Theme : Hybrids – Ruminations

These days the general understanding of hybrid is a vehicle with a dual power source. A Chevrolet Spark is one example. I’d rather work my way back to Pandas.

2003 Renault Kangoo Trekka 4x4: replicars.co.uk
2003 Renault Kangoo Trekka 4×4: replicars.co.uk

The current interpretation of hybrid overshadows other interpretations. There has in recent decades been a temptation for manufacturers to take a bit of one idea and a bit of another to make a third one. How the recipe is blended is where the interest lies. If you take a 4-wheel drive, off-road vehicle and make it more civilised you end up with a Range Rover. If you aren’t very good with adding the civilisation part you get a G-wagon or Jeep Grand Cherokee.

Subaru’s Outback of 1995 probably inspired the product planners in other firms. The 1997 Volvo XC70 combined the values of a Volvo estate with off-roading powers, yielding a car with a raised height and a lot of plastic panelling. Volvo had a bit more of a step to take in outbacking their car as they didn’t have a major talent at 4WD such as Subaru did. Renault, lacking an actual SUV/cross-over decided that the Scenic was a worthy candidate for getting four-wheel drive and extra exterior trim. The motoring press didn’t ‘get it’ as if they were being asked to consider a machine for shredding napkins or a device to freeze hairdryers. The Scenic 4×4 ran only for three years before Renault gave up.

2001 Renault Trekka 4x4 white smallWhile Renault had even more work to do with hybridising their Kangoo with four-wheel drive, their 2002 Kangoo Trekka is closer to the needs of people living in muddy places than Volvo’s car which is too nice to get muddy. And Subaru’s thirsty engines also are a mark against it. You can really imagine someone needing a Trekka with all its stowage, simple interior and hose-out flooring. I think it was popular in mountainous area of southern Europe where a combination of lower incomes, snow and steep hills create a real demand for a mix-and-match car like the Trekka. In a way it built on the idea of the 1983 Fiat Panda 4×4 but at a slightly more refined level. Is the Panda actually a hybrid? Or is the idea of off-road capability well suited to the Mk1 Panda’s intrinsic simplicity?

I seem to have worked backwards to 1983, haven’t I?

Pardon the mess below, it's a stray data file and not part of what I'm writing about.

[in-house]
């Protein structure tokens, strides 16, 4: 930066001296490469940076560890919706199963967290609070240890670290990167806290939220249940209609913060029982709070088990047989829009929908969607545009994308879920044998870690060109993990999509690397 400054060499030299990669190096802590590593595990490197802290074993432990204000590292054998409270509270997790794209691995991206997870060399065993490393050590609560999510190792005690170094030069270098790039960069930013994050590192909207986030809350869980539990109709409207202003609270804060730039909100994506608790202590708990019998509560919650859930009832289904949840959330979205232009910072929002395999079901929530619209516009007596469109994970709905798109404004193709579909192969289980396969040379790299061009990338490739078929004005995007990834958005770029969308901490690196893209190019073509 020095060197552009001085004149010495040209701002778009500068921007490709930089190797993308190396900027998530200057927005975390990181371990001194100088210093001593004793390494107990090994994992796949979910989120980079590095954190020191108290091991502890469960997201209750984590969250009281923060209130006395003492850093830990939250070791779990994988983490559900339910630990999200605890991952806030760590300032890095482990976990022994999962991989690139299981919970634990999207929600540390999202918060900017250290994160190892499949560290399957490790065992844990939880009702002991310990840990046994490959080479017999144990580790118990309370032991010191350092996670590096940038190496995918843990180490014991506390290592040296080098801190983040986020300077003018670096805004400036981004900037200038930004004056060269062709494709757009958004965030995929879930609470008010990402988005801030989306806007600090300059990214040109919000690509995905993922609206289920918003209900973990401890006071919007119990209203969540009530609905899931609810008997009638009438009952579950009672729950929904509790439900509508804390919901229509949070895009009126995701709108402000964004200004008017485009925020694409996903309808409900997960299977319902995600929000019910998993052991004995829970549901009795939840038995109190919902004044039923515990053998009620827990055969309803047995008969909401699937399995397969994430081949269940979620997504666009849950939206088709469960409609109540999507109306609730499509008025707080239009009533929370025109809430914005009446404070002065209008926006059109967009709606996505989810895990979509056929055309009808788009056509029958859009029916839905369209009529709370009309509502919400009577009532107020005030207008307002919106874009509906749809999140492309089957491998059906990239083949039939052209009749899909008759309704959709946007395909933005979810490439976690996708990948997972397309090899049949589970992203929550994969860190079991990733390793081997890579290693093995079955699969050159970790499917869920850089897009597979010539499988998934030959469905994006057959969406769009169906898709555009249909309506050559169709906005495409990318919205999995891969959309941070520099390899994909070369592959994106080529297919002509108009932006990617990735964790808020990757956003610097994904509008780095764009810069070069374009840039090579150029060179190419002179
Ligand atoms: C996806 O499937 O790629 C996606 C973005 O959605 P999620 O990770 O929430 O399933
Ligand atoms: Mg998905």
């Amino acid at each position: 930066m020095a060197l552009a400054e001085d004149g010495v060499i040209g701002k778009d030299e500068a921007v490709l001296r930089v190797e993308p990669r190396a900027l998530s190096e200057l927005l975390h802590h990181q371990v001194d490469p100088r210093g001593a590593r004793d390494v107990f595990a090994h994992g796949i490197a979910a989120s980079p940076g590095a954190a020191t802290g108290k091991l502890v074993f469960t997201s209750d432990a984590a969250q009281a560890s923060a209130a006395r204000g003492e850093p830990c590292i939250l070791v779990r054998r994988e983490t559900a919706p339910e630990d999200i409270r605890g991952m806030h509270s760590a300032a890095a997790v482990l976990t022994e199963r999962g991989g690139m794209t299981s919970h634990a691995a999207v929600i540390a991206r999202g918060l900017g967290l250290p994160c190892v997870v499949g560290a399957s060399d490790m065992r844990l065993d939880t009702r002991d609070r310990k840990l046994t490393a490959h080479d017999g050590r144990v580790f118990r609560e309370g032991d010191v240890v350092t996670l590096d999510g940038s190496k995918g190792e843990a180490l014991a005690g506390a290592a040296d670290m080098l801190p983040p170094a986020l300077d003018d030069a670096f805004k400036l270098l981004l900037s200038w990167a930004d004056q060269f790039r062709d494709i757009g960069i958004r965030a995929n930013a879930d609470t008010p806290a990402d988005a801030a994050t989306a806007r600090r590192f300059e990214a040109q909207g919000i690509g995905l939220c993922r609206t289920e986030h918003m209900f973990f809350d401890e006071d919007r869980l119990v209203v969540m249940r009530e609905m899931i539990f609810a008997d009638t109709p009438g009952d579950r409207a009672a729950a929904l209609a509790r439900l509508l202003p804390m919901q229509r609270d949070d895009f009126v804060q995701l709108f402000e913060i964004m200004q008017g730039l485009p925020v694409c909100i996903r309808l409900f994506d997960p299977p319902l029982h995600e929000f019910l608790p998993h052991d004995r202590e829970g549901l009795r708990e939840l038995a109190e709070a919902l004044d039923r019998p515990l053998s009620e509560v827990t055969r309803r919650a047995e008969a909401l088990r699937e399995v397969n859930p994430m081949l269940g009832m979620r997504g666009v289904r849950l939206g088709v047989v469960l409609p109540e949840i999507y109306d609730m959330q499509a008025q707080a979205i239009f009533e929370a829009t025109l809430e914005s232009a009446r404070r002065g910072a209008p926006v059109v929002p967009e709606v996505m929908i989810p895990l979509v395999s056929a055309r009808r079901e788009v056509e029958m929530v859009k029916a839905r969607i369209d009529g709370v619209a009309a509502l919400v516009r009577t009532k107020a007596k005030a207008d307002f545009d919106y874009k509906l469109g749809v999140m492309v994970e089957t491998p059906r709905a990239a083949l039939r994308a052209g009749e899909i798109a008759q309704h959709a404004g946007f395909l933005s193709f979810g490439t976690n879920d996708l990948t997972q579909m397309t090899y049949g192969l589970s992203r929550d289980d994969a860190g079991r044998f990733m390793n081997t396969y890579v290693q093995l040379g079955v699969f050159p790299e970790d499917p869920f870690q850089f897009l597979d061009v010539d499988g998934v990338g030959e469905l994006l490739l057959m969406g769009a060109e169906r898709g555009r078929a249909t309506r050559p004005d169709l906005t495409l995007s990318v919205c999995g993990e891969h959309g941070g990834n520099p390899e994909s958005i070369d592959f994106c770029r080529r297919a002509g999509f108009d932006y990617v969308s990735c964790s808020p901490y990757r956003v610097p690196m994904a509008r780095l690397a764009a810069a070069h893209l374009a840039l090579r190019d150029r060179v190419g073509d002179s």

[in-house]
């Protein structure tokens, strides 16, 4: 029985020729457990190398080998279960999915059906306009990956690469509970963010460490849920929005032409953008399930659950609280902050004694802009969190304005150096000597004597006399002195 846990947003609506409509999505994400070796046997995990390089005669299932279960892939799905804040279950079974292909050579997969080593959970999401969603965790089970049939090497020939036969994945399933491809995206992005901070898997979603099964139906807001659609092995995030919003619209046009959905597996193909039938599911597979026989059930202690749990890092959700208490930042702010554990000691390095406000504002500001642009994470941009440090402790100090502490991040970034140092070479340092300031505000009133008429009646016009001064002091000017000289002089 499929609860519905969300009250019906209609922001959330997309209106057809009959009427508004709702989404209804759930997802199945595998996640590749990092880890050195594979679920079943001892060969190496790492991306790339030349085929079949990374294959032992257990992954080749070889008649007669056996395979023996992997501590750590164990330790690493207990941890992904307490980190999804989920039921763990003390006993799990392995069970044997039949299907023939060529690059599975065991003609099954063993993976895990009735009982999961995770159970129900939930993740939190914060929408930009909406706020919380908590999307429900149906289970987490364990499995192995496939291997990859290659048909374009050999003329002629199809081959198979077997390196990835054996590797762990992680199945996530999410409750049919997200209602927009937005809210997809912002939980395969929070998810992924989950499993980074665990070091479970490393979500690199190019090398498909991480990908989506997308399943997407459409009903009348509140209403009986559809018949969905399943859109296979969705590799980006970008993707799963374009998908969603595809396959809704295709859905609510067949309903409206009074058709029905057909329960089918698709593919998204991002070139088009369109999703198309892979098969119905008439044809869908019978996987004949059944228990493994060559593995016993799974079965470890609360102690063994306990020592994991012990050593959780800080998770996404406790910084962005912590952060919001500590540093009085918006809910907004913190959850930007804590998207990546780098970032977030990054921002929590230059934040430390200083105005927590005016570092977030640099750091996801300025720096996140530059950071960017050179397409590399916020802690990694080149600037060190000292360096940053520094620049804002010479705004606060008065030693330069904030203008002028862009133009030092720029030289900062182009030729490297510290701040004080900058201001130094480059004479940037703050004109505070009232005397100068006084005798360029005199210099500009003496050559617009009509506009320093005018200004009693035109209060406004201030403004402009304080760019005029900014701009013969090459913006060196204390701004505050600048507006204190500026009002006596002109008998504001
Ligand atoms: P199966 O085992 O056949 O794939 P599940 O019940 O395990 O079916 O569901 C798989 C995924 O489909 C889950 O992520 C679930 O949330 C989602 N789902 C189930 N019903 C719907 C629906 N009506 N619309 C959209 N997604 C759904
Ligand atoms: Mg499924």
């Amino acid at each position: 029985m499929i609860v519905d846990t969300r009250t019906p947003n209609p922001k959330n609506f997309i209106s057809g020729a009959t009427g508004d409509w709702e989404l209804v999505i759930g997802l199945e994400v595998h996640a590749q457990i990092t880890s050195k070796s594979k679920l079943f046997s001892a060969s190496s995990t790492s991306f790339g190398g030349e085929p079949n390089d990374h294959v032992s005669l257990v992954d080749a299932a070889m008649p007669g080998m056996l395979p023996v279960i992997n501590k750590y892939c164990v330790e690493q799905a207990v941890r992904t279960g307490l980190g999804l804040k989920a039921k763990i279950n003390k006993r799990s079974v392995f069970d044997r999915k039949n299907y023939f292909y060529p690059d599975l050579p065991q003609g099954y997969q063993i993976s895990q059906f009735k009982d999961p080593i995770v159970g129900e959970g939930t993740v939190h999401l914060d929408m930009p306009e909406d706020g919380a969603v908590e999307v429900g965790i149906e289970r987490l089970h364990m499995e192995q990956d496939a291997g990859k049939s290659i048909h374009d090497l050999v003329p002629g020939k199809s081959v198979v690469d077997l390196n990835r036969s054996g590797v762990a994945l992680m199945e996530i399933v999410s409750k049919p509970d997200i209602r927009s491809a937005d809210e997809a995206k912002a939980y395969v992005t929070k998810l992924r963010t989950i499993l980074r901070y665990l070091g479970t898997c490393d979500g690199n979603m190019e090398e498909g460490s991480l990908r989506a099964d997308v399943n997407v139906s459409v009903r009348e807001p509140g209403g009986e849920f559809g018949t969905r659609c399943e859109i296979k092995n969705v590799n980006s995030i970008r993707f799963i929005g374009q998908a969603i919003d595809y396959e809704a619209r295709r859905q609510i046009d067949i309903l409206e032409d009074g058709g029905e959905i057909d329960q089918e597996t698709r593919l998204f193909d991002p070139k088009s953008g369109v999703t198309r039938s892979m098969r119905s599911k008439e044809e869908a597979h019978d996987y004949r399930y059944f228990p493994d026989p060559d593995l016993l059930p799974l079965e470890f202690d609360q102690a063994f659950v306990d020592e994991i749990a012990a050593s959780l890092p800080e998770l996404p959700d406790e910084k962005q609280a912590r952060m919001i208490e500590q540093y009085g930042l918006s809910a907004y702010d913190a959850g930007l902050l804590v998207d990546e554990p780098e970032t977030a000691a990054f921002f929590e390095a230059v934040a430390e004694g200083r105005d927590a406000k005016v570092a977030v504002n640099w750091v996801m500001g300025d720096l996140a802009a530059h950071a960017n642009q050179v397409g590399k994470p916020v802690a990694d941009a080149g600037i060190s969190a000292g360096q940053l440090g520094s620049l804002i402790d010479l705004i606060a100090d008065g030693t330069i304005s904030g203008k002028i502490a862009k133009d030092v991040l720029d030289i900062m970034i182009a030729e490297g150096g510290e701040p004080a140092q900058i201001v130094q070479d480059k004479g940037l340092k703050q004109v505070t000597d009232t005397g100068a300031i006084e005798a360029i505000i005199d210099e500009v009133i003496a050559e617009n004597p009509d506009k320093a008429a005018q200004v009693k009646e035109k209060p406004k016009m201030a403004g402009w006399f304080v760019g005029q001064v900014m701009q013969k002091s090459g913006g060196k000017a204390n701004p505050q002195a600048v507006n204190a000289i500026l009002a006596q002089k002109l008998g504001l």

Author: richard herriott

I like anchovies. I dislike post-war town planning.

2 thoughts on “Theme : Hybrids – Ruminations”

  1. What did Car say about the Renault Kangoo Trakka [sic] in 2001:
    “At last somebody has created a truly useful lifestyle vehicle. It has van space, enough kit to keep it interesting and 4×4 to handle more than you are likely to throw at it unless you own a Welsh mountain farm. It looks funny, rugged and like a van. And that will be the problem. In a world of style-obsessives, the only people who will buy the Trakka 4×4 will be people who actually need the space and ability at an affordable price, not those who want a car that says something about them.This is not stylish couture cardom, this is useful adaptation in a proper package.” They reckone that despite its low cost, just £11,000, few would buy it.

  2. I think someone from Car actually ran one for a while. As you say, like the Panda 4×4, it was primarily produced to sell in Alpine and Pyrenean regions and I’m surprised that Renault bothered doing the RHD version and selling it, or the Scenic 4×4 in the UK. It’s not a car you’d have bought for the cachet of a 4×4 badge. In the end Renault gave up and left the market to Fiat since, even for most Alpine dwellers, a set of winter tyres is sufficient for all but the worst conditions.

    On the other hand, the XC70 and Audi Allroad had a certain purposefulness that you could imagine appealing enough to someone living in the Home Counties that they’d convince themselves that it was essential for their annual week’s visit to Bourg-Saint-Maurice.

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